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An Interview with Fabien Dubuet, MSF Researcher, on the Parliamentary Information Mission on Srebrenica
May 24, 2001
On July 13 2000, five years after the fact, Doctors Without Borders/Médecins Sans Frontières (MSF) made a public request for a parliamentary commission to inquire into France's share of responsibility into the paralysis of UN and NATO in the face of the Bosnian Serbs' attack on Srebrenica. The fall of the "safe area" on July 11, 1995, led to the deportation of approximately 40,000 people and the execution of 7,000 more. Twenty-two local members of MSF's personnel and approximately 10 of our sick and wounded were likewise executed.
The result of MSF's lobbying members of parliament was that an Information Mission, composed of 10 members of the National Assembly's Commissions on Foreign Affairs and Defense, was created on November 15, 2000.
Fabien Dubuet, a specialist in international humanitarian law, is a researcher with MSF. Below is an interview with him published by The Courrier des Balkans.
Why did MSF ask for a parliamentary commission of inquiry on Srebrenica?
Fabien:The deployment of peacekeeping operations was one of the tools available to the international community to oppose criminal policies against civilian populations. Requests for a parliamentary inquiry commission on Rwanda in 1998 and now on Srebrenica, are a natural result of MSF's policy, as we try to evaluate the degree of protection that can be expected from these operations so we can optimise our actions on the ground. Our request has a special importance in view of the recent renewal of military-humanitarian operations. A number of decisions taken at national and international levels seem to confirm this tendency - for example, NATO's adoption of a new strategic concept broadening its mission to include crisis management, including humanitarian aid; the priority now given to armies of Western nations to increase their capacity to move troops abroad, etc. The possibility of increased military presence on the ground means that everybody's roles and responsibilities must be made clear so as to avoid confusion which could cause harm to local populations and hinder independent civilian humanitarian action.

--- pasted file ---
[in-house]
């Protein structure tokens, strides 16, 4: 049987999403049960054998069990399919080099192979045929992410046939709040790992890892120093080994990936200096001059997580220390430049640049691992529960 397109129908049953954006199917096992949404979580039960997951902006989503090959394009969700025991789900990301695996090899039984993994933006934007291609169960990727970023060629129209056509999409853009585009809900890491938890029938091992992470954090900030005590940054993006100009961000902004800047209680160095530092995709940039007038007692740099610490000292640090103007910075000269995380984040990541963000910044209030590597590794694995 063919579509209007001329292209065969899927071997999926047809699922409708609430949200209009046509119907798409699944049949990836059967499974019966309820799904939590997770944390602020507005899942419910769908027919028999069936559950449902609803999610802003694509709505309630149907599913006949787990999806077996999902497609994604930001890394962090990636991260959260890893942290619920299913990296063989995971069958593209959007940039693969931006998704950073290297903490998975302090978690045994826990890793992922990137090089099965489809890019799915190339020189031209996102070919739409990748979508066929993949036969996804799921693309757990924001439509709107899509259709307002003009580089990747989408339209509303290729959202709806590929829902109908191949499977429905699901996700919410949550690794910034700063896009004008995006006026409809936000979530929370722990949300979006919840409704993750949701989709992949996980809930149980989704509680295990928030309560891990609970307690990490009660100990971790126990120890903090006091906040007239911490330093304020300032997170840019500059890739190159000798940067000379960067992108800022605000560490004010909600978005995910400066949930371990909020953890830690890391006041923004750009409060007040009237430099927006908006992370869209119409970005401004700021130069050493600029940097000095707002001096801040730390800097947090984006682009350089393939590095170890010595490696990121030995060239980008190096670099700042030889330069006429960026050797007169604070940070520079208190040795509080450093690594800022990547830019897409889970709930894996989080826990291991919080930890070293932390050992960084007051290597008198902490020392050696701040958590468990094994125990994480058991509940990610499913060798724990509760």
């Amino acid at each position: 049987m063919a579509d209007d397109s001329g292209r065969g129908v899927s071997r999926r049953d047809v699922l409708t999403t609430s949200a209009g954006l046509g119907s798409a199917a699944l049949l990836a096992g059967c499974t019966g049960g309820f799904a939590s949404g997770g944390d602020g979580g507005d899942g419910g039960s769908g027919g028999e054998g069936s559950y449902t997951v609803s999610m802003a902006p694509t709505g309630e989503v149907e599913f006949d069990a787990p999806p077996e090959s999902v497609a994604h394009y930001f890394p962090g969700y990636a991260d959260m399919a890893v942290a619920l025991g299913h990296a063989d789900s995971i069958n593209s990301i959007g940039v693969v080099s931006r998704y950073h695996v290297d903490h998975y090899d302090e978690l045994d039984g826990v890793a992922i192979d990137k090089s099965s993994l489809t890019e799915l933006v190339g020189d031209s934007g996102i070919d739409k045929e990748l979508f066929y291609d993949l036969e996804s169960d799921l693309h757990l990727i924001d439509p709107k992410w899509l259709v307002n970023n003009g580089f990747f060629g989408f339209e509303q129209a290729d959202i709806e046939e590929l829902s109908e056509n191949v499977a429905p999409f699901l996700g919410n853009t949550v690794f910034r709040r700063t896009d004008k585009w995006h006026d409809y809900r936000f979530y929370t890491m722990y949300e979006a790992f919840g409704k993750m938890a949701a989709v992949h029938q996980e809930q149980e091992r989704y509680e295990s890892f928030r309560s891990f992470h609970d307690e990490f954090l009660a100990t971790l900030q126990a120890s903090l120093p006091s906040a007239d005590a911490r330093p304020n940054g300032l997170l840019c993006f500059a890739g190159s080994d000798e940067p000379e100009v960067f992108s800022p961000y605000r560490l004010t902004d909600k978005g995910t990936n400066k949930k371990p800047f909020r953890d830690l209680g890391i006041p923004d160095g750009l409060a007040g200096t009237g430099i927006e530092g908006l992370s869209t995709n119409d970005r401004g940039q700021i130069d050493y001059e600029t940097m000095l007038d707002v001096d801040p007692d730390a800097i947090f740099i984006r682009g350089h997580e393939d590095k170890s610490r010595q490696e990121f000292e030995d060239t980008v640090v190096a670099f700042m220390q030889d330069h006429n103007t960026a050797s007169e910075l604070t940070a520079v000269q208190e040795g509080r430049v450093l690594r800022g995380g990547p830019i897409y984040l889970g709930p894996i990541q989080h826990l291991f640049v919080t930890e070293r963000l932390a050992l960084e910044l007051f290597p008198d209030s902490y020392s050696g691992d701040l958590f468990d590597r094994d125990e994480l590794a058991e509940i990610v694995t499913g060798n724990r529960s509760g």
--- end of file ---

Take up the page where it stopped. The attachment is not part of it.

Why is a special effort of transparency required of France?
France had an important role in the decision-making process. A French general held responsibility over all UN troops in the former Yugoslavia. The "safe areas" were created on the initiative of a French general (Morillon) and upon France's proposal in the Security Council. The UN resolution authorizing the use of force to protect the "safe areas" was also adopted through French initiative. And a particular measure of transparency is required of France in light of its peacekeeping responsibilities because France directs the UN department of peacekeeping operations. Moreover, transparency is crucial considering the strategic nature of operations abroad in French defence policy - sending troops abroad is the now second most important strategic function of the French army.
What result have you obtained from the National Assembly?
â€¦ Finally, the two Commissions (Foreign Affaires and Defence) have created a true Mission of Information consisting of ten members of parliament.
What are the questions which you expect to have answered?
We hope for precise answers to precise questions:
The credibility of the Parliamentary Mission's work will be evaluated in the light of the answers obtained to these questions.
Written originally December 2000; updated May 2001
Tags: Bosnia and Herzegovina